Advanced Aviation Knowledge

To complete this course you will take two exams consisting of 40 questions each.  You will be able to pause the exam and resume it at a later time.  Pausing the exam stops the clock so when you resume you will have all the time remaining from the point where you stopped.  You will not be able to go back to review questions you have already completed.  Once you answer that question and move to the next you will not be able to change any answers on questions already completed.

NOTE: The exams will include questions from material covered in previous courses in addition to the following subjects:

The first exam will cover (in addition to possible questions from previous lessons) -


You will be asked to identify the types of airspace on various charts (emphasis on Sectional and Terminal Area Charts) including airways (civilian and military) and special use airspace.  You will also need to know the rules of use for controlled airspace including communication and clearance requirements.  The following documents cover the information required but you are encouraged to seek additional resources including discussion with a flight instructor should you have questions or need further information or clarification.

Not every publication covers everything (or, at least not in a way that is fully understood by everyone) so some resources that you could use (in addition to others that you find) in combination where one might provide a better understanding of a specific issue vs. another include:

From the Aircraft Owners and Pilot's Association (AOPA) - Airspace for Everyone

The FAA Pilot's Handbook of Aeronautical Knowledge - Chapter 15:  Airspace

From the Society of Aviation and Flight Educators (SAFE) - Military Operations Areas and Restricted Areas 

From - The Logic Behind Class E Airspace.  Class E airspace seems to cause a bit of confusion so this article is provided as a supplement to the other information.

For those not familiar with airspace you might want to start with this information from Bobbie Lind - Airspace Classes Explained.  This is actually a personal web site (a blog site, if you will) where her main page at has other information that you might be interested in.  As always, EPV does not endorse this site in any way.  Just seems like a reasonable site to get your toe into the airspace waters.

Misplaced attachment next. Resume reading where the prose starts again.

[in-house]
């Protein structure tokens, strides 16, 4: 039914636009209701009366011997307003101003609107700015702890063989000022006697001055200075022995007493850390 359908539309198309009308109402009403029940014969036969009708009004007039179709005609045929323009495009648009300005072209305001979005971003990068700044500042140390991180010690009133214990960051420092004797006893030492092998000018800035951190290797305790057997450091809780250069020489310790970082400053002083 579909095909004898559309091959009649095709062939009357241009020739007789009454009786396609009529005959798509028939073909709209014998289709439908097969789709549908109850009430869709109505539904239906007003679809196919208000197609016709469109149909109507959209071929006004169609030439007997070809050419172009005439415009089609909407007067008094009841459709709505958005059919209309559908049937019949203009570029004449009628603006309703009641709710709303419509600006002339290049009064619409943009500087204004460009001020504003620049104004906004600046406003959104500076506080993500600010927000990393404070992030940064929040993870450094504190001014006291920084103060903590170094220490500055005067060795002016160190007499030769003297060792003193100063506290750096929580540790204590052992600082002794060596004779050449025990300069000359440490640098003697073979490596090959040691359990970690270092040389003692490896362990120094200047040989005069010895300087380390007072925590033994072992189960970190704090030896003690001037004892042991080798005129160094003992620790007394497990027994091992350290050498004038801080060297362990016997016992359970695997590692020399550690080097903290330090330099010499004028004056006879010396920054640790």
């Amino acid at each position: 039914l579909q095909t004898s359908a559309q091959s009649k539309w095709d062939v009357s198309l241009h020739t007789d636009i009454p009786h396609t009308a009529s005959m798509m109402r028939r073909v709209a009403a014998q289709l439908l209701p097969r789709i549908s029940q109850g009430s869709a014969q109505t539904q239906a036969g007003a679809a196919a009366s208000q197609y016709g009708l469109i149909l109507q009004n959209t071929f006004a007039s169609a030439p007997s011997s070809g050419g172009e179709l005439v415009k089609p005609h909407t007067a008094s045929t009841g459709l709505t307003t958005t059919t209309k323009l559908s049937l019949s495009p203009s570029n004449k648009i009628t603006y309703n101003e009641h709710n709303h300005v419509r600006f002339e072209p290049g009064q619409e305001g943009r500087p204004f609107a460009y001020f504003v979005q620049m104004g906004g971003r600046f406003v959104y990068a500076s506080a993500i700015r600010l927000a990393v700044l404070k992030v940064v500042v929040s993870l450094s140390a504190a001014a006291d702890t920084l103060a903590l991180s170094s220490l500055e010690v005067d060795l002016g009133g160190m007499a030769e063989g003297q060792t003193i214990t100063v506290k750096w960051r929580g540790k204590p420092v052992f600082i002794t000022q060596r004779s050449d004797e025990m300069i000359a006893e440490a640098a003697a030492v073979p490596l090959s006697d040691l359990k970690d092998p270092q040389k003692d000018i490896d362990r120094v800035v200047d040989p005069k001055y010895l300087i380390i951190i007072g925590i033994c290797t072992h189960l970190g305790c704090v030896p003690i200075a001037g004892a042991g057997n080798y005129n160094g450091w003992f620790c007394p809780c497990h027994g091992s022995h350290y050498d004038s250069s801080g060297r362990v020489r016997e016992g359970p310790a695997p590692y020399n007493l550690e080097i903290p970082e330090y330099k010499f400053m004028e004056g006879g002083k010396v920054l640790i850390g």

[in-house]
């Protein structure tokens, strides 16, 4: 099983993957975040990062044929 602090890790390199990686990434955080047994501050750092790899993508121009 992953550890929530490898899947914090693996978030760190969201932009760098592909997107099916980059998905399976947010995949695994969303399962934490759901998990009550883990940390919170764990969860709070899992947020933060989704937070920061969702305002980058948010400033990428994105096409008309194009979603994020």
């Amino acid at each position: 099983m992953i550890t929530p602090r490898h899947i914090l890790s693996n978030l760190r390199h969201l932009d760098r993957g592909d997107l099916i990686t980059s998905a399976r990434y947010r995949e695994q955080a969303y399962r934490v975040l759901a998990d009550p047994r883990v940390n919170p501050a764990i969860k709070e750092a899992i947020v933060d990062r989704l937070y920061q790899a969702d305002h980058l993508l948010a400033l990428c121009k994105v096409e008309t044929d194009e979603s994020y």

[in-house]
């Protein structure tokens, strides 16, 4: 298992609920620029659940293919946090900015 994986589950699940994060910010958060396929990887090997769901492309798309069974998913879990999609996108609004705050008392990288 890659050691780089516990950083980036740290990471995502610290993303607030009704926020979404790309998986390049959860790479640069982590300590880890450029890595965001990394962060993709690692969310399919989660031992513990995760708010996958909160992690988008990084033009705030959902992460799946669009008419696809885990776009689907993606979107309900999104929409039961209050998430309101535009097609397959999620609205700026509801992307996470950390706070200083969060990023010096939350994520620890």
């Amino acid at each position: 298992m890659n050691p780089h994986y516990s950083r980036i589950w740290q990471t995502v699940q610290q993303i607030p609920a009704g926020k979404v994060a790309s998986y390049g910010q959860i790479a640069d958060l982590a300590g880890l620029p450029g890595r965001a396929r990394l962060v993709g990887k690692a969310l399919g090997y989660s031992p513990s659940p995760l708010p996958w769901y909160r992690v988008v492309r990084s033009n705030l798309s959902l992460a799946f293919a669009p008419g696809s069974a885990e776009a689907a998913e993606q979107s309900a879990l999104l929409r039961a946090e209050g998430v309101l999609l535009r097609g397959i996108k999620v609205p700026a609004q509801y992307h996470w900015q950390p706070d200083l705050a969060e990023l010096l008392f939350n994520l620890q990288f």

Ground Operations

The focus is on understanding signage an surface markings, collision avoidance and operation ares and restrictions.  You can review the information here in addition to other resources you find if needed.

From the FAA - Runway Safety Best Practices
From the
Aircraft Owners and Pilot's Association (AOPA) - Runway Safety Flashcards

A mini-quiz on runway markings from the FAA - the Runway Safety Placemat

Weather Reports and Forecasts

This will cover METARs and TAFs in as applied to various scenarios.  Information on METARs and TAFs can be reviewed in the METAR Page of the Aviation Tools and Resources section of the website.  Wunderground also provides an overview of METARs found at the Wunderground METAR Tutorial.

You should also be familiar with winds aloft forecasts.  An overview of Winds Aloft Forecasts from is one source of information that should be reviewed.

The second exam will cover (in addition to possible questions from previous lessons) -

Procedure Turns, DME Arcs & Circle to Land

Many airports use procedure turns and DME arcs as part of their approach.  Execution of procedure turns, DME arcs and circle to land maneuvers is a necessary skill for landing at these airports where radar vectors are not available or vectoring is not practical due to terrain or other restrictions.  Circle to land is one of the most challenging and difficult to execute approach and considered by many to be the most dangerous or all approaches - so some commercial and private carriers prohibit their use. 

The basics are covered in the Procedure Turns, Circle to Land and DME Arcs document

As with the other areas, you are encouraged to seek additional resources including resources available on the Internet and discussion with a flight instructor

Flying an Approach

Flying an approach takes skill and practice.  Especially if it is a non-precision approach.  And especially if you fly the approach "by hand".  Non-precision approaches present the additional challenge of accurately determining your initial descent point and required rate of descent (and, with no vertical guidance, accurately flying the descent). 

The basic principles of flying precision and non-precision approaches can be found in the Flying an Approach document.

There may be other areas you would like to investigate so the Internet and your local flight instructor can help.

You may also find these quizzes fun -

BoldMethod - Seven Non-Precision Approach Questions

BoldMethod - Can You Fly the VOR RWY 12 into KPRC?

You may also find this discussion on non-precision vs. precision approaches from BoldMethod interesting -
When Is a Non-Precision Approach a Better Choice Than a Precision Approach?

And, not to be forgotten (in theory or in practice - so remember to practice these) - the missed approach procedure.  Be sure you are prepared to execute a missed approach. covers this well in their discussion of a Missed Approach.  You can find other resources if needed on the Internet and from fellow pilots and flight instructors.